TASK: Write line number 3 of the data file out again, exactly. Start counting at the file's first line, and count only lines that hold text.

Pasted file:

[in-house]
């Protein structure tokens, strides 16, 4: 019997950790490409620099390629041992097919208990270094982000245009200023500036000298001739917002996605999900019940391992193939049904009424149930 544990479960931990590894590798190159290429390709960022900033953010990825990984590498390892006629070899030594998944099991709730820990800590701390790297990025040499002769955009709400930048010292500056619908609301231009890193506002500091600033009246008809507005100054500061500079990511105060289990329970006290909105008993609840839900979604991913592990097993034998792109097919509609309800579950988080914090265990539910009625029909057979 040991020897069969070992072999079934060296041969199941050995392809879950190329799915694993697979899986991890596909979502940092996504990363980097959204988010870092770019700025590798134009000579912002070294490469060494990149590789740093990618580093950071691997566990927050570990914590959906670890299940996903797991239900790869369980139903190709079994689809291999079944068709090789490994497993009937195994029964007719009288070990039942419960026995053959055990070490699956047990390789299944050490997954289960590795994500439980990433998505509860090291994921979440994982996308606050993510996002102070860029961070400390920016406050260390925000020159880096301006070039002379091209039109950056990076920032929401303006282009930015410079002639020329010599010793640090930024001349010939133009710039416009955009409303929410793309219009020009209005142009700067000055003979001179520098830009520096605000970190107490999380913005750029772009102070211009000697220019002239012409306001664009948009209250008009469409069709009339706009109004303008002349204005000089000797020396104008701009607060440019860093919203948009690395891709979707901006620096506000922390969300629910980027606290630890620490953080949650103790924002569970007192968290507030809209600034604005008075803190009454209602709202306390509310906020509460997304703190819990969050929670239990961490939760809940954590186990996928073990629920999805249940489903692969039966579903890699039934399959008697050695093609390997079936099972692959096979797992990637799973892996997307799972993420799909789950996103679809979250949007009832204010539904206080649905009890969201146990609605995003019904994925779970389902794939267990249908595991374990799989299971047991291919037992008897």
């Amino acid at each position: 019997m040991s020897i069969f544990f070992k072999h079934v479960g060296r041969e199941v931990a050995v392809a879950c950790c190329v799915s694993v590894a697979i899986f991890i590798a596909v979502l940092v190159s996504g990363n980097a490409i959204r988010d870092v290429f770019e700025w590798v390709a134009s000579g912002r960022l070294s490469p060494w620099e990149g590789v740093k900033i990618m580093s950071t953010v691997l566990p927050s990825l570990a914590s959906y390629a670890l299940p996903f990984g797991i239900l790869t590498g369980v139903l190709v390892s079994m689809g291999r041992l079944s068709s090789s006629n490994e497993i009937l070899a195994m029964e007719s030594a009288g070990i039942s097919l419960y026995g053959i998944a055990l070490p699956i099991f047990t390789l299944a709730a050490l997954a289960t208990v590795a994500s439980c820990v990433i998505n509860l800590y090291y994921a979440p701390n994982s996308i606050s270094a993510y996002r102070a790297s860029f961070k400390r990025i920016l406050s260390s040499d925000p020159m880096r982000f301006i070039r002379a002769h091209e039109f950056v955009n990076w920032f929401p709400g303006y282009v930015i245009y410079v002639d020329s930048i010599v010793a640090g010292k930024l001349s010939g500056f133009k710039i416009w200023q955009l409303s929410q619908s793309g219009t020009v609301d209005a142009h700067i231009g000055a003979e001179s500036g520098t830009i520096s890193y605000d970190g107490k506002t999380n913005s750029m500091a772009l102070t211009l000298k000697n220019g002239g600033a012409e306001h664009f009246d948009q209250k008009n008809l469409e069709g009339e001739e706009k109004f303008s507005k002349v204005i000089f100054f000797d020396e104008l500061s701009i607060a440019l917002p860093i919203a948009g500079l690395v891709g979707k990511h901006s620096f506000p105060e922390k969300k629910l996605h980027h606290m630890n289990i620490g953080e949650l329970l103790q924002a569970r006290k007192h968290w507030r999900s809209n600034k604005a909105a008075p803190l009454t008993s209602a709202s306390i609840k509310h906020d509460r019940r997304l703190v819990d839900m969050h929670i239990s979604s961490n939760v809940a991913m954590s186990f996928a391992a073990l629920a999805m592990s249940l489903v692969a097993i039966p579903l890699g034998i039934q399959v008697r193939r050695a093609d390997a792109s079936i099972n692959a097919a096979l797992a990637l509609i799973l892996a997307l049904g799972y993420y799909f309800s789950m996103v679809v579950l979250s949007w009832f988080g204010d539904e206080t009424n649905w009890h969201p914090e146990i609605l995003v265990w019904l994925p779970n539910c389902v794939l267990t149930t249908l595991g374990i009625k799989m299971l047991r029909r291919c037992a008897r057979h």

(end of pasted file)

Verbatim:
């Amino acid at each position: 019997m040991s020897i069969f544990f070992k072999h079934v479960g060296r041969e199941v931990a050995v392809a879950c950790c190329v799915s694993v590894a697979i899986f991890i590798a596909v979502l940092v190159s996504g990363n980097a490409i959204r988010d870092v290429f770019e700025w590798v390709a134009s000579g912002r960022l070294s490469p060494w620099e990149g590789v740093k900033i990618m580093s950071t953010v691997l566990p927050s990825l570990a914590s959906y390629a670890l299940p996903f990984g797991i239900l790869t590498g369980v139903l190709v390892s079994m689809g291999r041992l079944s068709s090789s006629n490994e497993i009937l070899a195994m029964e007719s030594a009288g070990i039942s097919l419960y026995g053959i998944a055990l070490p699956i099991f047990t390789l299944a709730a050490l997954a289960t208990v590795a994500s439980c820990v990433i998505n509860l800590y090291y994921a979440p701390n994982s996308i606050s270094a993510y996002r102070a790297s860029f961070k400390r990025i920016l406050s260390s040499d925000p020159m880096r982000f301006i070039r002379a002769h091209e039109f950056v955009n990076w920032f929401p709400g303006y282009v930015i245009y410079v002639d020329s930048i010599v010793a640090g010292k930024l001349s010939g500056f133009k710039i416009w200023q955009l409303s929410q619908s793309g219009t020009v609301d209005a142009h700067i231009g000055a003979e001179s500036g520098t830009i520096s890193y605000d970190g107490k506002t999380n913005s750029m500091a772009l102070t211009l000298k000697n220019g002239g600033a012409e306001h664009f009246d948009q209250k008009n008809l469409e069709g009339e001739e706009k109004f303008s507005k002349v204005i000089f100054f000797d020396e104008l500061s701009i607060a440019l917002p860093i919203a948009g500079l690395v891709g979707k990511h901006s620096f506000p105060e922390k969300k629910l996605h980027h606290m630890n289990i620490g953080e949650l329970l103790q924002a569970r006290k007192h968290w507030r999900s809209n600034k604005a909105a008075p803190l009454t008993s209602a709202s306390i609840k509310h906020d509460r019940r997304l703190v819990d839900m969050h929670i239990s979604s961490n939760v809940a991913m954590s186990f996928a391992a073990l629920a999805m592990s249940l489903v692969a097993i039966p579903l890699g034998i039934q399959v008697r193939r050695a093609d390997a792109s079936i099972n692959a097919a096979l797992a990637l509609i799973l892996a997307l049904g799972y993420y799909f309800s789950m996103v679809v579950l979250s949007w009832f988080g204010d539904e206080t009424n649905w009890h969201p914090e146990i609605l995003v265990w019904l994925p779970n539910c389902v794939l267990t149930t249908l595991g374990i009625k799989m299971l047991r029909r291919c037992a008897r057979h």